In this class at least, all of the "African-" and "Asian" and "Hispanic" American students are immigrants so they don't know much about America or its achievements or the concept of the melting pot. They aren't going to learn it here.  What they will learn is that the United States is a series of disunited set of communal states, semi-separate communities--a sort of confederation--and that the whites in particular, and the Americans in general, have treated everybody pretty badly.

Of course, the goal, whether conscious or not, is precisely to teach little kids that their country is bad and that others—especially its enemies—are in the right. The goal is not to teach children to be more open to alternative explanations but to teach them that there is only one right answer. And, usually, it isn’t the one that arises from their own group’s history and interests.

Of course, it is proper to teach about all the different groups that went up to make America. But not just the non-Caucasian ones, not to the exclusion of the majority group, not only in the context of these other sectors being apart from the whole. The old slogan of racism in the form of segregation was "separate but equal," that;s the new "progressive" slogan, too, unless one considers it to be--with some reason--separate and superior.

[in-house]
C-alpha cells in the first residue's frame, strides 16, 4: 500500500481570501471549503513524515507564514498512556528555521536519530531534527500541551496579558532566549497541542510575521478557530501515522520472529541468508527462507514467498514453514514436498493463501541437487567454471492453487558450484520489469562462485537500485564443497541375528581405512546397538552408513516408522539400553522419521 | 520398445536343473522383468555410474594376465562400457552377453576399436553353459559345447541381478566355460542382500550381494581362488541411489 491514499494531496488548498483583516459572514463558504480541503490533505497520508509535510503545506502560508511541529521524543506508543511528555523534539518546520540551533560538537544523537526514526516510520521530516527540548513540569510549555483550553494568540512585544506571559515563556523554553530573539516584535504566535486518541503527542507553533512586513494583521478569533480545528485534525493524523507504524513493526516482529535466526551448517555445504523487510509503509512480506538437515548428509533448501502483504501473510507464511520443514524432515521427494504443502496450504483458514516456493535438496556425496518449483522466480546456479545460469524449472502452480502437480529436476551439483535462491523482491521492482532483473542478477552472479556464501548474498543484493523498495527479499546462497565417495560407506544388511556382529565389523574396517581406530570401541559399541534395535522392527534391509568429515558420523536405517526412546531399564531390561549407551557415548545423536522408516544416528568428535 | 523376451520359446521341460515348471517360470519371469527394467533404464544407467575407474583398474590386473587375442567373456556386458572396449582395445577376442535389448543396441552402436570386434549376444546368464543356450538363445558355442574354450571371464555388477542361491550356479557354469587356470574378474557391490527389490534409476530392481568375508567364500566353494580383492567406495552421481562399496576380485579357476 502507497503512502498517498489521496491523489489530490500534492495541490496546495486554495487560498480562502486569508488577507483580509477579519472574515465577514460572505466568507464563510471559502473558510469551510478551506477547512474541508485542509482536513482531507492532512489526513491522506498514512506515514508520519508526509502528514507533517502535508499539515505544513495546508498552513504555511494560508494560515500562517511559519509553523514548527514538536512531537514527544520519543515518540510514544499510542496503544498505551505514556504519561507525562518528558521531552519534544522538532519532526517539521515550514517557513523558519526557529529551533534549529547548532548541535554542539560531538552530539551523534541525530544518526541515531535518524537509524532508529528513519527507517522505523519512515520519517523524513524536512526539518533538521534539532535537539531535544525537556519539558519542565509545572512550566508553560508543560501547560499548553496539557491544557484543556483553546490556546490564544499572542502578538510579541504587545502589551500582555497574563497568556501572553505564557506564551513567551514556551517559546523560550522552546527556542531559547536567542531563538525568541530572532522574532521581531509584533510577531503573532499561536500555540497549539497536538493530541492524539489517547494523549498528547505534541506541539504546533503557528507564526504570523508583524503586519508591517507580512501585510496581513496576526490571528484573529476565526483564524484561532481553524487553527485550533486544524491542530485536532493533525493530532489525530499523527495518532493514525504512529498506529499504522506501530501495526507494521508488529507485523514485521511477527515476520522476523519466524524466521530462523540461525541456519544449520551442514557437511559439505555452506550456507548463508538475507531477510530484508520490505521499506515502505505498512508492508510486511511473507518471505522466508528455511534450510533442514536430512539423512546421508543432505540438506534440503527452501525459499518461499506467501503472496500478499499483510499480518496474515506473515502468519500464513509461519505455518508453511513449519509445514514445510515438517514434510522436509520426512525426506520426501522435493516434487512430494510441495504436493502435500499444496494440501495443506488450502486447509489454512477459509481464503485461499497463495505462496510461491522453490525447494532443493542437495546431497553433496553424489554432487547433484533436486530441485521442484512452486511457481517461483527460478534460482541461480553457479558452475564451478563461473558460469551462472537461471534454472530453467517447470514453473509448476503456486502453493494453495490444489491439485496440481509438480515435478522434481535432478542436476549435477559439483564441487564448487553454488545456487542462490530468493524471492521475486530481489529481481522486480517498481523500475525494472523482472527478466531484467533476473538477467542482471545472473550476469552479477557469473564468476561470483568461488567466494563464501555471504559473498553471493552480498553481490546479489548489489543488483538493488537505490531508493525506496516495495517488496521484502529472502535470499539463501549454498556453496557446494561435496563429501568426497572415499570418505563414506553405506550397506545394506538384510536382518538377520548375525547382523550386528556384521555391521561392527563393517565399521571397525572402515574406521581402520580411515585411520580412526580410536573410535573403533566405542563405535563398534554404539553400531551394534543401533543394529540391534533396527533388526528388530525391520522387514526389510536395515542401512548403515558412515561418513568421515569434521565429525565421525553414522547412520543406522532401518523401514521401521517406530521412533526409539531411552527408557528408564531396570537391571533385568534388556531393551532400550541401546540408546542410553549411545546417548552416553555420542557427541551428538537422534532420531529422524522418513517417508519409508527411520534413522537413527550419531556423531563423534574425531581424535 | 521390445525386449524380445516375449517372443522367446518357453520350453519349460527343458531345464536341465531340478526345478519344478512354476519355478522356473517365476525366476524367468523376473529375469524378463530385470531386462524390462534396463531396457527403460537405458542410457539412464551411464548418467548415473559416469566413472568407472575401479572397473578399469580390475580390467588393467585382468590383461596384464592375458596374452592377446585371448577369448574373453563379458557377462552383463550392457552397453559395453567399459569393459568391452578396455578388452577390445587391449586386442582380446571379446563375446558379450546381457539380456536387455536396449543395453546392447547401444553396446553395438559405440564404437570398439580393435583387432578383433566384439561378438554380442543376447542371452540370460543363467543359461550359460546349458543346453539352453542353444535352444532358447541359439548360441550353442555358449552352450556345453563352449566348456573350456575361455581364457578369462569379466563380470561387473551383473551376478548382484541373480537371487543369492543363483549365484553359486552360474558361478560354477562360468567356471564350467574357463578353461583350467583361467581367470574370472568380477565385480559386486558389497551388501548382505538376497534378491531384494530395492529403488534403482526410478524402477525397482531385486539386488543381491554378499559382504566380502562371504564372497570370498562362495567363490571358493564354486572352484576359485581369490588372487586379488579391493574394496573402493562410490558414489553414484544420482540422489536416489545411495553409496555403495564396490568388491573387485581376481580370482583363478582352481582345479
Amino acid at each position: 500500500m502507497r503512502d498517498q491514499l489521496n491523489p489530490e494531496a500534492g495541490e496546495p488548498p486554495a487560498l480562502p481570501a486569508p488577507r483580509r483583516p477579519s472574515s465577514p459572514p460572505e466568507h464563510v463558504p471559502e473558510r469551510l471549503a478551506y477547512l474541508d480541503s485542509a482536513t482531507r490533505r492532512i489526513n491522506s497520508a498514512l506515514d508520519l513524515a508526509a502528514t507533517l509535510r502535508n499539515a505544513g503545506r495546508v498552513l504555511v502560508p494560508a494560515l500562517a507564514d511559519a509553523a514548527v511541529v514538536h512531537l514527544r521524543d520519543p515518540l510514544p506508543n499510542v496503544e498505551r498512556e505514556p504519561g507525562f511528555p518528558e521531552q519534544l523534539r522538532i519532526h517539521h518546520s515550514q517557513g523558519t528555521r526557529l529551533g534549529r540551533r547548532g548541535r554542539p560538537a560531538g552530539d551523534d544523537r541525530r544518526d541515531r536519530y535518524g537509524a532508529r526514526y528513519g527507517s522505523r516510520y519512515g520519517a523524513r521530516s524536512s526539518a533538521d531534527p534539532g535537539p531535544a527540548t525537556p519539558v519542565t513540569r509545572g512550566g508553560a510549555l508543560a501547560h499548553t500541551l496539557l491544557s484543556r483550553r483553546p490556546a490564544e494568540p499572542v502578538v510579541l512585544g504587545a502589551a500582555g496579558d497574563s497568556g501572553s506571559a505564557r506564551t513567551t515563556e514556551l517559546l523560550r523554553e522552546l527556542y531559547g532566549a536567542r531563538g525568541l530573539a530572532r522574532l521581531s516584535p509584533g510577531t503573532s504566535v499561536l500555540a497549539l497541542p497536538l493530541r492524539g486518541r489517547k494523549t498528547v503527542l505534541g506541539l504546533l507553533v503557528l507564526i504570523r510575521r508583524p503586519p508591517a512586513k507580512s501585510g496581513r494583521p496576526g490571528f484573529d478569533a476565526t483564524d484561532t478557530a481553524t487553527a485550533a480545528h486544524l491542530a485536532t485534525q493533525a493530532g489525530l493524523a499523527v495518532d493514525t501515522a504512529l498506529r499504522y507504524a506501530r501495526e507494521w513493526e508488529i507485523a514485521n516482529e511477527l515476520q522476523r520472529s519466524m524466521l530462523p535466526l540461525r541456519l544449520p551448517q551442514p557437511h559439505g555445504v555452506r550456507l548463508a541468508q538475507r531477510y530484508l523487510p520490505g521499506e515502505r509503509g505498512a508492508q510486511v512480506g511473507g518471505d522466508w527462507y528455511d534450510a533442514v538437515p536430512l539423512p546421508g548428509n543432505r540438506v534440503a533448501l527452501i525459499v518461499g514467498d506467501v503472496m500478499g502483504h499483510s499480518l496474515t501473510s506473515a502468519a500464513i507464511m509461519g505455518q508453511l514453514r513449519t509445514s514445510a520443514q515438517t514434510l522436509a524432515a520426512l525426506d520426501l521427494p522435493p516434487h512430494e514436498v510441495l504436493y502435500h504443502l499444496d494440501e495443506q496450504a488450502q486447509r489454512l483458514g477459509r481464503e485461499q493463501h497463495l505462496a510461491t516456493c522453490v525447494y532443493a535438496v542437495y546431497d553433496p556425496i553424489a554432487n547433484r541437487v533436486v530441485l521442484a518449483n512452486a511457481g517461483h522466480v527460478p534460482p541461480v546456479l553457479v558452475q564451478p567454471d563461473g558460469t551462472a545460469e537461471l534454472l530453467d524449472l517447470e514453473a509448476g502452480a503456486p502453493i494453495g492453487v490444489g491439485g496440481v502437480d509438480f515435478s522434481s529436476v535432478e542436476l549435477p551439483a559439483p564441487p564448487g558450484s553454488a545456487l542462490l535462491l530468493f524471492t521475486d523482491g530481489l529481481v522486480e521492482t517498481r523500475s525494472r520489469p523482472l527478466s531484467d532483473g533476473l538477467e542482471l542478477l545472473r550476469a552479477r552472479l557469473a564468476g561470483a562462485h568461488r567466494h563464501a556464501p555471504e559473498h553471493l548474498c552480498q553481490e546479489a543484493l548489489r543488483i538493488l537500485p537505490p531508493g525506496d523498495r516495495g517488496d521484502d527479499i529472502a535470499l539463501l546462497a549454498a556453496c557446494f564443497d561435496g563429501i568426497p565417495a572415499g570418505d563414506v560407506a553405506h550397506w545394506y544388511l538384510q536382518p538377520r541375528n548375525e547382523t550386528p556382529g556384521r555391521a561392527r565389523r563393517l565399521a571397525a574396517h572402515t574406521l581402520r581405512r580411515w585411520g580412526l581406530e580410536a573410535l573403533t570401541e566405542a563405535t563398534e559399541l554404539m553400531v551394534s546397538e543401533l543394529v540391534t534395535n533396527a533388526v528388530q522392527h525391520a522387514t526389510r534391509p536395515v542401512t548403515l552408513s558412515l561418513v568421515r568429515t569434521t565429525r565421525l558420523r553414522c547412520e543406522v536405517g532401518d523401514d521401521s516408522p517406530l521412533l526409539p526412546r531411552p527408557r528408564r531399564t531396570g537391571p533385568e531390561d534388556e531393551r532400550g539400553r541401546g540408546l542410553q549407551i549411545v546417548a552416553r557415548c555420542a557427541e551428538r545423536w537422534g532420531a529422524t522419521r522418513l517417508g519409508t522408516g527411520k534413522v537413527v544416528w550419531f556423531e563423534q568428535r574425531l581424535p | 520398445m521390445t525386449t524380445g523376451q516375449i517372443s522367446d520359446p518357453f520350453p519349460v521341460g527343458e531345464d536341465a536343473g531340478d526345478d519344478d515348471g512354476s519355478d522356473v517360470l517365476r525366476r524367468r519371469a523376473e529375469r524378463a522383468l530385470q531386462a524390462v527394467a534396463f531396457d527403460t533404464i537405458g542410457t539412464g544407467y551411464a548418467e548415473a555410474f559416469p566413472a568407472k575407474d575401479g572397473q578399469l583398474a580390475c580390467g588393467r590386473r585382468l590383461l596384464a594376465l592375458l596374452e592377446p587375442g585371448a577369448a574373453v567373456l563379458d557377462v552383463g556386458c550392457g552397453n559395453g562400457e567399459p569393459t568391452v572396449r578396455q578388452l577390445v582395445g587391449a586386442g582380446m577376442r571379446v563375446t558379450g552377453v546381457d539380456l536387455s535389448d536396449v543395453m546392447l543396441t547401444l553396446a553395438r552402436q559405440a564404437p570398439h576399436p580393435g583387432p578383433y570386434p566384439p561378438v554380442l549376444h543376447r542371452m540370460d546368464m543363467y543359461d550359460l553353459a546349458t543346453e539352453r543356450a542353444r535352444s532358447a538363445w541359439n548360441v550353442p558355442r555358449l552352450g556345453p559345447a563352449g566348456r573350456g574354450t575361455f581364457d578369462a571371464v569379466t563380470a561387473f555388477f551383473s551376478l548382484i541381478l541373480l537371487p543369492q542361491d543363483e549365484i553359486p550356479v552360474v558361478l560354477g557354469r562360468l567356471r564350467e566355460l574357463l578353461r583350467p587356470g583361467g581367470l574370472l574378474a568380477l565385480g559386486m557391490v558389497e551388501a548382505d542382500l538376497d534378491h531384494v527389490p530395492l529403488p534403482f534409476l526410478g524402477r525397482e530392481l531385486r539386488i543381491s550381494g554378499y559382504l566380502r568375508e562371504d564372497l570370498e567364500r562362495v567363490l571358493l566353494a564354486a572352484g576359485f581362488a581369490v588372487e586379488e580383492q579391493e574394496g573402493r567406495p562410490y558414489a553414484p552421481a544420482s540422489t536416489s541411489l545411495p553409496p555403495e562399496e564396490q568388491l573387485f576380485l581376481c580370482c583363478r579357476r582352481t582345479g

Ironically, all those people who once touted such slogans as “challenge authority” are now asserting authority more vigorously than those they displaced.

“Multiculturalism is an excuse for anti-intellectualism,” one veteran high school teacher told me, “Some of it was a necessary corrective in the 1970s and 1980s but it has gone way overboard.”

And that’s quite true: you don’t have to think about the rights and wrongs or messy details of the issue (all that scalping and murder of not only settler civilians but also members of other tribes). You simply side with the prefabricated victim group in question. The “oppressor” is always the same, of course.

I also noted a funny thing about this version of Political Correctness. The women’s issue has virtually disapeared. I speculate that women as a victim group is a problem for those with a political agenda. Women divide up roughly along the same political lines as men. They are not reliable “bloc voters”; the issue does not lend itself to bashing American society. Perhaps too much obvious progress has been made.

What the PC commissars want is to focus on groups that can fit entirely into their victim and anti-American framework. Consider the idea of having a story read about a woman in some Muslim woman living in the Middle East or even United States who is oppressed. That would be a definite no-no.

Barry Rubin is director of the Global Research in International Affairs (GLORIA) Center and editor of the Middle East Review of International Affairs (MERIA) Journal. His latest books are The Israel-Arab Reader (seventh edition), The Long War for Freedom: The Arab Struggle for Democracy in the Middle East (Wiley), and The Truth About Syria (Palgrave-Macmillan). To read and subscribe to MERIA, GLORIA articles, or to order books. To see or subscribe to his blog, Rubin Reports.

No comments:

Post a Comment

Note: Only a member of this blog may post a comment.